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Water: The Life Giver

Columnist Ruth Hopkins on the importance of water and the threat from fracking and the Keystone XL pipeline to the Ogallala Aquifer
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Earth, the blue planet. Earth’s blue appearance in space is due to that fact that 70% of its surface is covered in water. Since water played such an essential role in the development of our planet and the evolution of all living organisms here, it should come as no surprise that water is essential to all life on Earth. Without it, every single living thing on Earth would die.

Water possesses many exceptional, life-giving qualities. Water has a neutral pH, yet it serves as a universal solvent that dissolves more substances than any other liquid. It is also the only natural substance on our planet that is found in all three states: solid (ice), liquid, and gas (steam). Water has a high specific heat index, meaning it can readily absorb a lot of heat before it also gets hot. The high surface tension of water is responsible for capillary action that allows water and other nutrients to move through our body’s capillaries, and through the roots of plants. Without water, plants could not perform photosynthesis. Powered by sunlight, plants convert carbon dioxide and water into sugars and oxygen, thereby releasing clean air for us to breathe, and creating chemical energy that other organisms may absorb through the ingestion of plants.

Because humans need it to live, without an ample exchange of freshwater through our bodies on a daily basis, our health suffers. We are mostly water. The human body is approximately 60-80% water (depending on age, sex, and weight). The human brain is 70% water. Our blood is 83% water. The high water content in our blood allows our circulatory systems to control body temperature, transport waste, and aid digestion.

We use a lot of water. Estimates of water use in the United States indicate that about 408 billion gallons per day were withdrawn for all uses during 2000. In addition to individual daily use, water is used in a wide variety of industries to make everything from bread to steel. About 400 gallons of water are used to grow enough cotton to make a single pair of jeans.

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Because of our dependence on it, water is our most valuable natural resource. Furthermore, humans can only use freshwater. Most water on Earth is saltwater. Only 2.5% of all water on Earth is freshwater. Approximately 1% of freshwater is frozen in glaciers and ice caps or remains as moisture in soil. As the demand for freshwater rises due to exponential growth of human populations, and if the critical issues of water waste, pollution and climate change remain unresolved, water shortages will threaten the survival of all life on Earth. Yet, in an effort to squeeze the last few drops of costly fossil fuels from Earth, we continue to see the destruction of freshwater resources by a powerful few, while the silent majority apparently remains uninformed, uninterested, and apathetic.

Hydraulic fracturing, also referred to as "Fracking," is the process of using a pressurized fluid to fracture rock layers in order to release natural gas, petroleum, and other materials for extraction. Fracking uses millions of gallons of fresh water per well, and is suspected of contaminating drinking water even as it releases methane. At high levels, methane can cause explosions or asphyxiation. Methane is also a "greenhouse gas" that contributes to climate change. A recent study published in the Proceedings of the National Academy of Sciences found that when drinking water wells were close to natural gas wells, levels of flammable methane gas in the water increased to dangerously high levels. The type of gas detected in the drinking water was the same type of gas that energy companies were extracting from thousands of feet underground. This suggests that the gas may be leaking through natural or manmade faults and fractures. Besides methane, the other types of gases identified in the wells implied that the gas was derived from hydrocarbon deposits underground distinctive to areas where fracking was ongoing.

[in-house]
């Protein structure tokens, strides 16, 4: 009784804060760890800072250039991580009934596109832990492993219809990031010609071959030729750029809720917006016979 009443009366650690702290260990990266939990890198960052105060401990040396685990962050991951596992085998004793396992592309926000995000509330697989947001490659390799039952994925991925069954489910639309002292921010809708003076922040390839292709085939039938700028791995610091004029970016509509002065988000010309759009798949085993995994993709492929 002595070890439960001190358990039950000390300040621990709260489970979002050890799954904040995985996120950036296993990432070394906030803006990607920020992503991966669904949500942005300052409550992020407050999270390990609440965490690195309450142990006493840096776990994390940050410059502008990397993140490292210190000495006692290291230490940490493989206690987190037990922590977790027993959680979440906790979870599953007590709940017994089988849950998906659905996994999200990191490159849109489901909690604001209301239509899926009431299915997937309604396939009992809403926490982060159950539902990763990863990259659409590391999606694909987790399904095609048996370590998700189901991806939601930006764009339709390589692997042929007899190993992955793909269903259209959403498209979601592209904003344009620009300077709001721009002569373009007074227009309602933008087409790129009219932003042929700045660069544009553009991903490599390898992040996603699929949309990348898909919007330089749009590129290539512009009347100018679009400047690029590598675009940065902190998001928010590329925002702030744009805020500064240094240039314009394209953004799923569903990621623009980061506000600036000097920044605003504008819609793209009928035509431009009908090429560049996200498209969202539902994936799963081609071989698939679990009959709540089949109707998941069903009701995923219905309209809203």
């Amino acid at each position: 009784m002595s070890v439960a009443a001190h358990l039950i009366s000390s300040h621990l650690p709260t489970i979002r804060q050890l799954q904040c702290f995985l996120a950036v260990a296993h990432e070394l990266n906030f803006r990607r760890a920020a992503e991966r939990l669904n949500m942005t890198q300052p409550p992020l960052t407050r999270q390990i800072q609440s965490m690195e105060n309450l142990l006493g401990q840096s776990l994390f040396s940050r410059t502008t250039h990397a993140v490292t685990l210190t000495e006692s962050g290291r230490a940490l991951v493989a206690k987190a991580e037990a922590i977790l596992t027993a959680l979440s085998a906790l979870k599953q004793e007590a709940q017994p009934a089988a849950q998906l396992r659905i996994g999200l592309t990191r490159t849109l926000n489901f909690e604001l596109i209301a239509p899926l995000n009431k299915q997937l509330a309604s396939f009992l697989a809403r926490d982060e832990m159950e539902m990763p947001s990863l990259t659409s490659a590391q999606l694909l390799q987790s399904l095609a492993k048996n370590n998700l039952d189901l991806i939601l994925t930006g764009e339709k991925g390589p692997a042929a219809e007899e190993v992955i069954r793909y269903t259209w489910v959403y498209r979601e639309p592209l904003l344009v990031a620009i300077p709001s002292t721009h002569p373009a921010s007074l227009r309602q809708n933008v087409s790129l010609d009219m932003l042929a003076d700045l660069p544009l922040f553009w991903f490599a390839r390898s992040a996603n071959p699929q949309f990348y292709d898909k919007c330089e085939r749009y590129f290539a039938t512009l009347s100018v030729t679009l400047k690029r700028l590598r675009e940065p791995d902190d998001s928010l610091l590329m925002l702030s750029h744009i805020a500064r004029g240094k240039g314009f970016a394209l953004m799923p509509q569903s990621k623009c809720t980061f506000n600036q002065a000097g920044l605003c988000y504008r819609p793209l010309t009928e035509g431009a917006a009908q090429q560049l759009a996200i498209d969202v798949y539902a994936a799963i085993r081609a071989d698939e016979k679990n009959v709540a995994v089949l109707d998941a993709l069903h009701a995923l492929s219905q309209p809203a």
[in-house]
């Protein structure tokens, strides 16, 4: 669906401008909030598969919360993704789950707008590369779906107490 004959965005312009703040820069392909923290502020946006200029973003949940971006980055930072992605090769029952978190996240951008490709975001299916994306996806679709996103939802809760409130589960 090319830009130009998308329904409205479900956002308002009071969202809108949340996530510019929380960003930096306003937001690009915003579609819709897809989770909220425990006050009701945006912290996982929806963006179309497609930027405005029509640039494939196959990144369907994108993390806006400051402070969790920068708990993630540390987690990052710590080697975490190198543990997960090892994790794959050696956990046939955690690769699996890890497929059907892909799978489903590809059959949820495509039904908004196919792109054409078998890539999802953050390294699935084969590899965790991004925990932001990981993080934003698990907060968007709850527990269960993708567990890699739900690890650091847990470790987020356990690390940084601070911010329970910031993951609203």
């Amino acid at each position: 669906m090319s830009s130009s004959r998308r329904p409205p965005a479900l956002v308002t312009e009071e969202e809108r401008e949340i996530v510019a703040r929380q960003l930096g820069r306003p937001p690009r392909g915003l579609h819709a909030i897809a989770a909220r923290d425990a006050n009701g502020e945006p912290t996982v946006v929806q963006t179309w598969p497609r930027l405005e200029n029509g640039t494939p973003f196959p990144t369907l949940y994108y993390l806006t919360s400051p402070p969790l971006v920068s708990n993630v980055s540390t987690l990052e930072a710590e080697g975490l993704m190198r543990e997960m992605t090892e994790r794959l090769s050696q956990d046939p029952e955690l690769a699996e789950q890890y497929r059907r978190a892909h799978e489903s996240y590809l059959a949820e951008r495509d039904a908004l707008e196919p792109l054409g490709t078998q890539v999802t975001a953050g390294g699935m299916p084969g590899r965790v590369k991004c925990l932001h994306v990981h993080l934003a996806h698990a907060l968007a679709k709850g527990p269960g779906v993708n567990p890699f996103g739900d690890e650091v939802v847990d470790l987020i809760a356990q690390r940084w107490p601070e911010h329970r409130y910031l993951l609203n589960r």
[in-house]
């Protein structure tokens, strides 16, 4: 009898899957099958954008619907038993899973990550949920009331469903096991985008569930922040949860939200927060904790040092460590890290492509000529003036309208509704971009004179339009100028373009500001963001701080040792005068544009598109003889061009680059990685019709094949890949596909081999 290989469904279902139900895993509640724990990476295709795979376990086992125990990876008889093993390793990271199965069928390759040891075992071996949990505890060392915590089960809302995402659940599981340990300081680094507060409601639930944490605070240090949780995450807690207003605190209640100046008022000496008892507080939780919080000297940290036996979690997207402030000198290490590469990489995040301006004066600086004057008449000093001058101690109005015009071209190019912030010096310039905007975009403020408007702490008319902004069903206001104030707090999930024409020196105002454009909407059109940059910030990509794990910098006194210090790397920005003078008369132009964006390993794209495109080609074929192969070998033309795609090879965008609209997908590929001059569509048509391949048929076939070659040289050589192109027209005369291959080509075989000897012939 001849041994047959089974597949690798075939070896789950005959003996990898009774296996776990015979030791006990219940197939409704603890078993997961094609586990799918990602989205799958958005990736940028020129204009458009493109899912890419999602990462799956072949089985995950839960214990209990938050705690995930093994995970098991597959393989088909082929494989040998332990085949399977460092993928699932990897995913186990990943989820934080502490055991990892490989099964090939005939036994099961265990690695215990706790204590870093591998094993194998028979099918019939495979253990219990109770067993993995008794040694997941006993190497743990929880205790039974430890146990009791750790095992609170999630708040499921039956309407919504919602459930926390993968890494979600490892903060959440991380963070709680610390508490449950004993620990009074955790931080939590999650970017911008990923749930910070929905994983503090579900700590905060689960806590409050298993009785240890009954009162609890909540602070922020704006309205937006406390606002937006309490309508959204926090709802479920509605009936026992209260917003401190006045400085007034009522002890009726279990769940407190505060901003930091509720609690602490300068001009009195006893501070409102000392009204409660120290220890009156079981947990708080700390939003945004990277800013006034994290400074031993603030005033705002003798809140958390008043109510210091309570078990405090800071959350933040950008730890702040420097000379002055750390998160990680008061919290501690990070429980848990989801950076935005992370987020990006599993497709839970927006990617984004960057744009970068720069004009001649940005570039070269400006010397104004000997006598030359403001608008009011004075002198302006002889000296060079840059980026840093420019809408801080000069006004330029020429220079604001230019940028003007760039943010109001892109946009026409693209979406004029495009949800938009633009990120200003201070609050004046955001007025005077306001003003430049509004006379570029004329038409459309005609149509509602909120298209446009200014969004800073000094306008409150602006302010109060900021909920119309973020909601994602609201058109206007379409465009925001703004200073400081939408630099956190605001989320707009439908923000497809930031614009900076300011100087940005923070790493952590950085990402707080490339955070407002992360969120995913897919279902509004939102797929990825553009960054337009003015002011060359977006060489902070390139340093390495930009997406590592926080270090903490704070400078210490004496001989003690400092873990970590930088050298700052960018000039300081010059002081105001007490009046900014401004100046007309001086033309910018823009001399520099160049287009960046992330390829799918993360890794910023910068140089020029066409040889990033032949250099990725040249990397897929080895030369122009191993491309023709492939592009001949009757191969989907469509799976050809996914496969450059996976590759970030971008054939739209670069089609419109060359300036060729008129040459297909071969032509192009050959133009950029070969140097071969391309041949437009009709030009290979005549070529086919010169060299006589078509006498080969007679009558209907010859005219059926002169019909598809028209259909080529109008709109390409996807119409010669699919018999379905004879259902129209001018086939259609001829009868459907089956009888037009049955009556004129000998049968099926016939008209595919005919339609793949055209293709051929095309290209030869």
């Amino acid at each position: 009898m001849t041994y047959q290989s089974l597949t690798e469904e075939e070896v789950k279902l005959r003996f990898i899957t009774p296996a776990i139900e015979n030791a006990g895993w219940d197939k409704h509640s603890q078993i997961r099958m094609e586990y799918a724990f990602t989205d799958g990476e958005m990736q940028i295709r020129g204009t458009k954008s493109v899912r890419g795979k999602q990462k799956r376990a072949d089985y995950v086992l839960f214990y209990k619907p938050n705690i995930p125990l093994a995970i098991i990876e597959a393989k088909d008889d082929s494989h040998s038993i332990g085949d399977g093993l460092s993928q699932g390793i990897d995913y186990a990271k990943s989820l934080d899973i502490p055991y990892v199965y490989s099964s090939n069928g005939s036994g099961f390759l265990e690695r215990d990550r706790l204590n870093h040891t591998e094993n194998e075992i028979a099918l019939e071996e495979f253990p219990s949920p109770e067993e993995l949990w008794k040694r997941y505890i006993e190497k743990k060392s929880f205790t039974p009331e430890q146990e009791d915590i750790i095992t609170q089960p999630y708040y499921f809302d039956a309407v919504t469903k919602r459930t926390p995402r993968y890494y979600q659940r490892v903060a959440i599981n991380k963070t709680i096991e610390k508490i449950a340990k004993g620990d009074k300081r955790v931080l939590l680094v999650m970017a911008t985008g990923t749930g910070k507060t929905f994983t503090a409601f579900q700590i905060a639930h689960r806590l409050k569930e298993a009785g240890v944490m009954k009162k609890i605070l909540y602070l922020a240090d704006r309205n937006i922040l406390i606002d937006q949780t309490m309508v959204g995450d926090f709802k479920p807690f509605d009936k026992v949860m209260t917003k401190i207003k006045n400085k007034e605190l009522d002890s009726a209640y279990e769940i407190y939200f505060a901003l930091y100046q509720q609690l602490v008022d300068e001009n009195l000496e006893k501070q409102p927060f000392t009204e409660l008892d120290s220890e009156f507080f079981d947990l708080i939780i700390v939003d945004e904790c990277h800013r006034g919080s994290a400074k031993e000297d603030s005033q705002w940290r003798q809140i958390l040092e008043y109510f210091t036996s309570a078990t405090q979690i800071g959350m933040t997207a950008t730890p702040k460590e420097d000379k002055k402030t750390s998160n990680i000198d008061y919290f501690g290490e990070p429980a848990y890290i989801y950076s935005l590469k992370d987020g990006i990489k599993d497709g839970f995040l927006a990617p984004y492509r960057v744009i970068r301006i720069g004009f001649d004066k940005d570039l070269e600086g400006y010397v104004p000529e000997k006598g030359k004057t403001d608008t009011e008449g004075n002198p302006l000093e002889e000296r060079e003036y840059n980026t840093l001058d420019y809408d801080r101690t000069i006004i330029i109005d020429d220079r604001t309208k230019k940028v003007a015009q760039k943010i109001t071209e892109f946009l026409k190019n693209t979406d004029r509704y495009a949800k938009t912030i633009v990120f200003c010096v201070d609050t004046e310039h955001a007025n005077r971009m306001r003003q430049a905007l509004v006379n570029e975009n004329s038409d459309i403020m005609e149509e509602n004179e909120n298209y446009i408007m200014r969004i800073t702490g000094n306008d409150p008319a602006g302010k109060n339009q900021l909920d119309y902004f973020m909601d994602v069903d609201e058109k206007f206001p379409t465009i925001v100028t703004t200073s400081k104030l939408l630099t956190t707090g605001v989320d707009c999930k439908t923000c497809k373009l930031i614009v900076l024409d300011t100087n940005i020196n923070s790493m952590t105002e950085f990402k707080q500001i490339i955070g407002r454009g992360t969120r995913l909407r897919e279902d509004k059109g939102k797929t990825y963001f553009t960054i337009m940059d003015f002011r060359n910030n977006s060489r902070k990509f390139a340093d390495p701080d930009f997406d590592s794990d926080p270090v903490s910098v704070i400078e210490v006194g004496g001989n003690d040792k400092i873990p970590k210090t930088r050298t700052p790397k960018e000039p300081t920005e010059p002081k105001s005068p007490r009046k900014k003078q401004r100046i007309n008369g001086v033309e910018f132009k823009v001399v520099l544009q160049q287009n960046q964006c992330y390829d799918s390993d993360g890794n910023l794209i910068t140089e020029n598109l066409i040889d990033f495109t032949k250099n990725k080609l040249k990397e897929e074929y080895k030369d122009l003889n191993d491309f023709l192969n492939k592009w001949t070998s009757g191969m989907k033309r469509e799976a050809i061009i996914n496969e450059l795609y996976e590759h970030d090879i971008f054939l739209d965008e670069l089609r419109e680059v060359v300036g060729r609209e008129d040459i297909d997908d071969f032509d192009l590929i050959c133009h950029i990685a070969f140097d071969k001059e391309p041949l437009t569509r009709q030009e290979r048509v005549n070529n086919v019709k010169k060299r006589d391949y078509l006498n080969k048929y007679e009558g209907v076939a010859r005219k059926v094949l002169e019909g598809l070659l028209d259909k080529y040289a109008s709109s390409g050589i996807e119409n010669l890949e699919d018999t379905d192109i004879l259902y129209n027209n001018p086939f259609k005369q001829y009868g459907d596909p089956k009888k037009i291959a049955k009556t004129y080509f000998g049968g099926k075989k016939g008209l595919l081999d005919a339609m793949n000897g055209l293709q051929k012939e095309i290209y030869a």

During a two week sit-in, 1,252 environmentalists, including top climate scientists and indigenous First Nations and Tribal leaders, were arrested in front of the White House while protesting the proposed Keystone XL Pipeline. If implemented, the pipeline would run from Canada’s tar sands to Texas oil refineries. One of the most disturbing aspects of this proposed pipeline is that it would cross the Ogallala Aquifer, the source of fresh drinking water for over 20 million Americans living in eight states. While those who want to profit from the pipeline insist that oil leaks would be rare, the original Keystone pipeline and its accompanying pumping stations have leaked a dozen times in the past year. One such oil spill took place on the Lake Traverse Reservation, the home of the Sisseton Wahpeton Oyate—the Tribe in which I am enrolled. If an oil spill took place in the Ogallala Aquifer, we could potentially lose that pure, freshwater source forever.

Water is a force of nature, forever moving and changing. We’ve all witnessed its raw power—via storms, floods, tsunamis and hurricanes. Water doesn’t need us, we need it. Protection of our freshwater resources is more important than our national interest, status, cash money, or convenience. Human beings are eternally linked to Earth through water. We cannot live without it. If we fail to protect water, we are dooming future generations to a wasteland of death. We must find a better way, before it’s too late.

Ruth Hopkins (Sisseton-Wahpeton/Mdewakanton/Hunkpapa) is a writer, a pro-bono tribal attorney, a science professor, and a columnist for Indian Country Today Media Network. She can be reached at